One of the fault lines dividing Congress is whether to continue aid for Ukraine as it defends itself from Russia. A number of hard-right Republicans say no, and they say they’re willing to shut down the government over it. Alaska’s Republican senators aren’t among them.
Sen. Dan Sullivan wants to reframe aid for Ukraine by deemphasizing the Ukraine part.
“It’s not Ukraine. What I’ve been trying to do is make the case that it’s defeating authoritarian aggression,” he said Wednesday as he boarded a Senate elevator. “A supplemental [spending bill] has to be about Taiwan and other national security challenges.”
Sullivan spoke of pairing funds for an anti-authoritarian initiative with money to better secure the southern border.
“So that’s what I’ve been working on – border security, which is critical, and broadening the aperture and looking at our national security threats, not just Ukraine,” he said.
Sending money overseas for Ukraine’s defense has become controversial among Republicans. Opponents link it with images of migrants streaming across from Mexico to accuse President Biden of caring more about Ukraine’s borders than America’s. Alaska’s senators say: Fund both.
Like Sullivan, Sen. Lisa Murkowski also sees border funding as helpful to winning congressional approval for aid to Ukraine.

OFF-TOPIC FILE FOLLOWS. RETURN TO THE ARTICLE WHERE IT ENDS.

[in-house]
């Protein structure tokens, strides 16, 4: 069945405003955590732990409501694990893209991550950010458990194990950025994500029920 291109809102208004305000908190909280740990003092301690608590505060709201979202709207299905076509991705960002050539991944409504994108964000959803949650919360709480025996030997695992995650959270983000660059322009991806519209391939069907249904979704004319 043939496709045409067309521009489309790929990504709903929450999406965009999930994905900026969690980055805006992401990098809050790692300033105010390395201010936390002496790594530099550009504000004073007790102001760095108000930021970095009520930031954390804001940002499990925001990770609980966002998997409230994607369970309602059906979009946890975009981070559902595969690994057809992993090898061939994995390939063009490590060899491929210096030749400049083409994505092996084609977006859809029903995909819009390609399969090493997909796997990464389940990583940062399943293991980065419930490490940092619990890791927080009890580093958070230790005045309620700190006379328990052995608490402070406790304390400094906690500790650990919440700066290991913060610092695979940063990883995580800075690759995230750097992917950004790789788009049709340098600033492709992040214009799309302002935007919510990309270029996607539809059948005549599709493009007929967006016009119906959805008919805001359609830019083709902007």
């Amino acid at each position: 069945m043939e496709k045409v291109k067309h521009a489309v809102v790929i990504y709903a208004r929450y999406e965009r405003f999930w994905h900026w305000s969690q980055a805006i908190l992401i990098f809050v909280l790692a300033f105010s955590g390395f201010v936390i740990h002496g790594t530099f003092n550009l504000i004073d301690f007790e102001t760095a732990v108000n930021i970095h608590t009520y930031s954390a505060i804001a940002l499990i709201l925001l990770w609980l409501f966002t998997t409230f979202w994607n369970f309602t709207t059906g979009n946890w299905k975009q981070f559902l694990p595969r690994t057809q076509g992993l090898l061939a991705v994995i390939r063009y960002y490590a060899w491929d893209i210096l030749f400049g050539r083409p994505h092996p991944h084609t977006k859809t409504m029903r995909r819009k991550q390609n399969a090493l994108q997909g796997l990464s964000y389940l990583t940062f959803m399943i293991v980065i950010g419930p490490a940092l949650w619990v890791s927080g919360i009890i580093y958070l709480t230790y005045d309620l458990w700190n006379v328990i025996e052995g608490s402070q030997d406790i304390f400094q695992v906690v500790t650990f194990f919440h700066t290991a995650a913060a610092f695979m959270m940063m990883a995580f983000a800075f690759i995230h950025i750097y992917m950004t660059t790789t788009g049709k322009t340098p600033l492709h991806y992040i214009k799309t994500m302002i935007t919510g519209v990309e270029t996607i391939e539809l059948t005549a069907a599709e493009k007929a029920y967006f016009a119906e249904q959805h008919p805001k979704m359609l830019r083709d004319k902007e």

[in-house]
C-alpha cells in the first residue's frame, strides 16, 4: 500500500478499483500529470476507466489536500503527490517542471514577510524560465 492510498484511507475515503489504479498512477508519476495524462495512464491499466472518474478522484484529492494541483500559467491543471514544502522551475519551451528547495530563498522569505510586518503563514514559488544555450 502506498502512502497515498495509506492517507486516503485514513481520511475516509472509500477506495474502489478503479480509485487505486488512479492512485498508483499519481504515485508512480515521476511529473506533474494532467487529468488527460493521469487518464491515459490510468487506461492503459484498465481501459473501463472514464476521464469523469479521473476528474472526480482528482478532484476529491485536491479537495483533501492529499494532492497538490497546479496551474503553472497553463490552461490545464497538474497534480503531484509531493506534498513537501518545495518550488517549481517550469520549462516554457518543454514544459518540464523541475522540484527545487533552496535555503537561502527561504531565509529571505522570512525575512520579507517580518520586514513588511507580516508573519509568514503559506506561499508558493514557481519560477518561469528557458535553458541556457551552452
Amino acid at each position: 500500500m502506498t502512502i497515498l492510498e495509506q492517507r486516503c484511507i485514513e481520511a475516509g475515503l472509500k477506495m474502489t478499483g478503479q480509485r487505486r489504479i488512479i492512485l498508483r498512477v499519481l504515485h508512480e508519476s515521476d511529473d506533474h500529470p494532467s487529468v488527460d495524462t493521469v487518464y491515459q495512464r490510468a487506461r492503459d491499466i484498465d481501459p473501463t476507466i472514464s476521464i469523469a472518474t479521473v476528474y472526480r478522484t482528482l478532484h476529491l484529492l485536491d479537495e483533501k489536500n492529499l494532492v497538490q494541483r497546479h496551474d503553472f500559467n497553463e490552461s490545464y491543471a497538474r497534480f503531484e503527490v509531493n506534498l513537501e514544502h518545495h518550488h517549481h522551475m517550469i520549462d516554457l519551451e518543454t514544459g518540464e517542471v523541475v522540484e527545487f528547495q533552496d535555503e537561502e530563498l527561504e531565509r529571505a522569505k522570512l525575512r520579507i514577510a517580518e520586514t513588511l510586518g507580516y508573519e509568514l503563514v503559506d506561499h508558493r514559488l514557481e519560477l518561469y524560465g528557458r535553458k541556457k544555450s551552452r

“I’m a strong supporter of support for Ukraine. I want to make sure that we’re securing our borders,” she said. “We’ve got more work to do there.”
The work is negotiating those items into the annual spending bills to keep the government running, or maybe in a separate supplemental. It’s a tall order. Murkowski is frustrated that three spending bills, strapped together in what’s known as a minibus, has been stalled for a month.
“And in fairness, that’s been on the Republicans here. It’s been the Republicans that have had the holds,” she said. “This is where we’ve had some problems here.”
Capitol Hill news outlets list several Republican senators who have holds on spending bills, for a variety of reasons. Roll Call reports that two hard-right senators are holding up the minibus because they want the spending bills to come up one at a time.
No bill – not for Ukraine, the border, or just to keep the government running – can become law until the House elects a new speaker. That won’t happen until the middle of next week, at the earliest. Murkowski said that’s no excuse for the Senate.
“If we take the view that we can’t do anything until the House kind of rebuilds itself, that’s a disservice to Congress,” she said. “It’s a disservice to the country.”
Senators, she said, can set a good example by working together.
First, though, they left town. The Senate is taking next week off. When they return they’ll have one month until the next shutdown deadline.
Source : ALASKAPUBLIC